PLEASE NOTE: a slight alteration to tonight's program. The one-reel version of Isle of Lost Ships suddenly proved to be unavailable tonight, and thus we have had to substitute another one-reeler from the same series -- in this case, a particularly good Rin Tin Tin subject. Isle of Lost Ships will thus be added to one of our two April programs. We apologise for failing to deliver exactly as promised, but film society programming is often a very hazardous business, and compared with other societies, we haven't done too badly in this particular respect. I think that this is only the second or third time in our eight-odd years of operations that we have thus fallen down; so please bear with us. By way of compensation, we're adding some very interesting "bonus" material to tonight's program, which will not be listed In these notes, but which we'll announce before the show starts.
THE TREASURE THAT WAS LOST (MGM, 1944) Dir: Sammy Lee; one reel.
This enjoyable short from MGM's "Passing Parade" series emerges as a somewhat ingenuous but sincerely motivated tribute to the Museum of Modern Art, and its work in film preservation. The facts of film deterioration are somewhat simplified, and it's a little ludicrous to see a projectionist tugging at a film and ripping it apart, and explaining that it's just falling to pieces in his hands. On second thought, considering the calibre of 90% of today's projectionists, maybe it isn't so ludicrous either! And of course, the idea of duping the film is apparently quite beyond the ken of the projectionist in question. However, these are picayune points which will doubtless amuse anyone who knows film, but really cannot be held against the picture itself -- any more than can the shot of an enormous check being made out to the Musuem, followed by footage that that check has allegedly preserved -- mainly old Russian newsreel shots that must be In EVERYBODY'S collection!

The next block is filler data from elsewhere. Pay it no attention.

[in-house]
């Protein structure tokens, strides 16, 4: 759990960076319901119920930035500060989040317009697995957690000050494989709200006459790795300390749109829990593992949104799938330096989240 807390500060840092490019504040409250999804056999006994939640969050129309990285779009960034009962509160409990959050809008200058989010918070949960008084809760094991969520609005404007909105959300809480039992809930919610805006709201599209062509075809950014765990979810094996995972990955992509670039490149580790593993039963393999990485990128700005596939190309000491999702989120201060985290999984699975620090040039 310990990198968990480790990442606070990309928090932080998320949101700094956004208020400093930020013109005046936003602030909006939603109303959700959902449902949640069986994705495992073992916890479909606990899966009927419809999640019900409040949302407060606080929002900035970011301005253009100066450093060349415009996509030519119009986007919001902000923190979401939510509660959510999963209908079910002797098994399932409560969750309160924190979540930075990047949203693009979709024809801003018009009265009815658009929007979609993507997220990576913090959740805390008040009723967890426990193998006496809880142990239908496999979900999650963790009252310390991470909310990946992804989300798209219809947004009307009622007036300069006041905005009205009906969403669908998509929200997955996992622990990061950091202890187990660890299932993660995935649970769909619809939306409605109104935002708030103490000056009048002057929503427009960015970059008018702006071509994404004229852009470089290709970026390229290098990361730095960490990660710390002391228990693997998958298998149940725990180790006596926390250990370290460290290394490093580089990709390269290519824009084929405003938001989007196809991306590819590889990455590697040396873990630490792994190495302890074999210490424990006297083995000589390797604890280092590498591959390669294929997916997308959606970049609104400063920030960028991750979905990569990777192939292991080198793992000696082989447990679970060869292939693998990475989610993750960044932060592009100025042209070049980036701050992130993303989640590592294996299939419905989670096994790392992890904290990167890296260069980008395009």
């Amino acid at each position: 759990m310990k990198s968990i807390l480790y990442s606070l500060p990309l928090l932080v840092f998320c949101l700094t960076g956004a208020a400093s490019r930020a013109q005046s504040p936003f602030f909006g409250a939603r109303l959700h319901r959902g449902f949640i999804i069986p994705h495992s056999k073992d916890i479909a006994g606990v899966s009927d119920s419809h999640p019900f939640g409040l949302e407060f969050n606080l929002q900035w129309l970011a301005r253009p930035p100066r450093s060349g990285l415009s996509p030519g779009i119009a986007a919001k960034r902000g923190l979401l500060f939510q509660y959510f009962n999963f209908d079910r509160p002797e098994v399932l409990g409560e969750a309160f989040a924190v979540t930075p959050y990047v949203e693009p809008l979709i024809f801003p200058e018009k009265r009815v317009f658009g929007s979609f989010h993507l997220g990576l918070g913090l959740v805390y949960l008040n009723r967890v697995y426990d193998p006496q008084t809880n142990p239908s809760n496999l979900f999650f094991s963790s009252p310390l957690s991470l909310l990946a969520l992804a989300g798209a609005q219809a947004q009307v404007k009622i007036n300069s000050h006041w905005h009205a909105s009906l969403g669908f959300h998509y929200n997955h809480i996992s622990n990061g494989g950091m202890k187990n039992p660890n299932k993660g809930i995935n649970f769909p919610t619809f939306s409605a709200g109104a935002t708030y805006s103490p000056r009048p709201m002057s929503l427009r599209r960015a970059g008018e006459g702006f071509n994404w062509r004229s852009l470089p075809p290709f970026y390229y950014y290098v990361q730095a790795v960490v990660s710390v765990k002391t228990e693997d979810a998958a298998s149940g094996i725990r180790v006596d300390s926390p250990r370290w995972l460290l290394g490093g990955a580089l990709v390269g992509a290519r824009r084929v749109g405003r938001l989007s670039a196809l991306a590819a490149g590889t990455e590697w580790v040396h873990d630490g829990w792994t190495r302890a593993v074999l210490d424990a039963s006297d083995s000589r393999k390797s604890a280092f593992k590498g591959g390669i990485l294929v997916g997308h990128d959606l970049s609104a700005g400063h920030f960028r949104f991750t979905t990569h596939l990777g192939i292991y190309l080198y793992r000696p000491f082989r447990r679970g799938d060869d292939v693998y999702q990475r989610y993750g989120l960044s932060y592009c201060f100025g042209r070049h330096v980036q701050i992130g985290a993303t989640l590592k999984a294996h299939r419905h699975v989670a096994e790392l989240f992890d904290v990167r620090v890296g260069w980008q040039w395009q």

COUNTY HOSPITAL (MGM, Hal Roach, 1932) Dir: James Parrot; with Laurel and Hardy, Billy Gilbert.